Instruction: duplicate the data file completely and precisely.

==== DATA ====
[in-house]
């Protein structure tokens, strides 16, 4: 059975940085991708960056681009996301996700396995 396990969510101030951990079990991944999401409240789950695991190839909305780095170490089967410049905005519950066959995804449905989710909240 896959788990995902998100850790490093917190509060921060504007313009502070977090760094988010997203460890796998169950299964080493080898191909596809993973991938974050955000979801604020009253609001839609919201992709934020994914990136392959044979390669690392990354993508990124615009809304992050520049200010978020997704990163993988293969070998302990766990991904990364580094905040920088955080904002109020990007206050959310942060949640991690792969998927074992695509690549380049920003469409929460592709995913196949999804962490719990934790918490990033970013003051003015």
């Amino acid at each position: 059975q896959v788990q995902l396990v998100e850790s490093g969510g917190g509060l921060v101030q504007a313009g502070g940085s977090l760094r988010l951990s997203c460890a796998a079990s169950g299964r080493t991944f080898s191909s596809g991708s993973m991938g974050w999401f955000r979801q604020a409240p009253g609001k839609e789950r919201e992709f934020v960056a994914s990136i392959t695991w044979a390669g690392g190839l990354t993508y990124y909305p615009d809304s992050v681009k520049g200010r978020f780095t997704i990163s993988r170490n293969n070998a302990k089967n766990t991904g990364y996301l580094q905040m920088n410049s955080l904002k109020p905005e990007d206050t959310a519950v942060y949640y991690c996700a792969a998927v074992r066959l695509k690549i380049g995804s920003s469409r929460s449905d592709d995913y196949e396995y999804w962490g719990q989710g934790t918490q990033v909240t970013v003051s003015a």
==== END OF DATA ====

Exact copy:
[in-house]
């Protein structure tokens, strides 16, 4: 059975940085991708960056681009996301996700396995 396990969510101030951990079990991944999401409240789950695991190839909305780095170490089967410049905005519950066959995804449905989710909240 896959788990995902998100850790490093917190509060921060504007313009502070977090760094988010997203460890796998169950299964080493080898191909596809993973991938974050955000979801604020009253609001839609919201992709934020994914990136392959044979390669690392990354993508990124615009809304992050520049200010978020997704990163993988293969070998302990766990991904990364580094905040920088955080904002109020990007206050959310942060949640991690792969998927074992695509690549380049920003469409929460592709995913196949999804962490719990934790918490990033970013003051003015």
């Amino acid at each position: 059975q896959v788990q995902l396990v998100e850790s490093g969510g917190g509060l921060v101030q504007a313009g502070g940085s977090l760094r988010l951990s997203c460890a796998a079990s169950g299964r080493t991944f080898s191909s596809g991708s993973m991938g974050w999401f955000r979801q604020a409240p009253g609001k839609e789950r919201e992709f934020v960056a994914s990136i392959t695991w044979a390669g690392g190839l990354t993508y990124y909305p615009d809304s992050v681009k520049g200010r978020f780095t997704i990163s993988r170490n293969n070998a302990k089967n766990t991904g990364y996301l580094q905040m920088n410049s955080l904002k109020p905005e990007d206050t959310a519950v942060y949640y991690c996700a792969a998927v074992r066959l695509k690549i380049g995804s920003s469409r929460s449905d592709d995913y196949e396995y999804w962490g719990q989710g934790t918490q990033v909240t970013v003051s003015a």